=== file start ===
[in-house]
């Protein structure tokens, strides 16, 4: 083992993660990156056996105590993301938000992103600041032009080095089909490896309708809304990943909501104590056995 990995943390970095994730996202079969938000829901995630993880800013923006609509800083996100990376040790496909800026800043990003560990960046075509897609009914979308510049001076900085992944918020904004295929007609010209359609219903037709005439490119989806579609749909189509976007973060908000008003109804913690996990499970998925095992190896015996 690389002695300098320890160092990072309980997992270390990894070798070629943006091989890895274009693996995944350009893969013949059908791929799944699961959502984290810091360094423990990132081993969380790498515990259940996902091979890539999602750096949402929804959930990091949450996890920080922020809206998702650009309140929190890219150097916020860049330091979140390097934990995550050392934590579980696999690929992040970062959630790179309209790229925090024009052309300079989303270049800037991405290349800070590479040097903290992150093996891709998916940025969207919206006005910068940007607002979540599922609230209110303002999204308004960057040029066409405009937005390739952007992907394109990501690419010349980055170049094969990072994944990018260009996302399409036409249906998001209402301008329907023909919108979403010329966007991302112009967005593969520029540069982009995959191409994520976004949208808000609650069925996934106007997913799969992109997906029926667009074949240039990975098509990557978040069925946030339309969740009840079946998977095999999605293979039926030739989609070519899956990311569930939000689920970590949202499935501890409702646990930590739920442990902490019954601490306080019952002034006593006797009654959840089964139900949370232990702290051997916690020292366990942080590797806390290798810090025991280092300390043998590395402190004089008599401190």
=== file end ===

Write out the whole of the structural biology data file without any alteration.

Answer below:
[in-house]
């Protein structure tokens, strides 16, 4: 083992993660990156056996105590993301938000992103600041032009080095089909490896309708809304990943909501104590056995 990995943390970095994730996202079969938000829901995630993880800013923006609509800083996100990376040790496909800026800043990003560990960046075509897609009914979308510049001076900085992944918020904004295929007609010209359609219903037709005439490119989806579609749909189509976007973060908000008003109804913690996990499970998925095992190896015996 690389002695300098320890160092990072309980997992270390990894070798070629943006091989890895274009693996995944350009893969013949059908791929799944699961959502984290810091360094423990990132081993969380790498515990259940996902091979890539999602750096949402929804959930990091949450996890920080922020809206998702650009309140929190890219150097916020860049330091979140390097934990995550050392934590579980696999690929992040970062959630790179309209790229925090024009052309300079989303270049800037991405290349800070590479040097903290992150093996891709998916940025969207919206006005910068940007607002979540599922609230209110303002999204308004960057040029066409405009937005390739952007992907394109990501690419010349980055170049094969990072994944990018260009996302399409036409249906998001209402301008329907023909919108979403010329966007991302112009967005593969520029540069982009995959191409994520976004949208808000609650069925996934106007997913799969992109997906029926667009074949240039990975098509990557978040069925946030339309969740009840079946998977095999999605293979039926030739989609070519899956990311569930939000689920970590949202499935501890409702646990930590739920442990902490019954601490306080019952002034006593006797009654959840089964139900949370232990702290051997916690020292366990942080590797806390290798810090025991280092300390043998590395402190004089008599401190």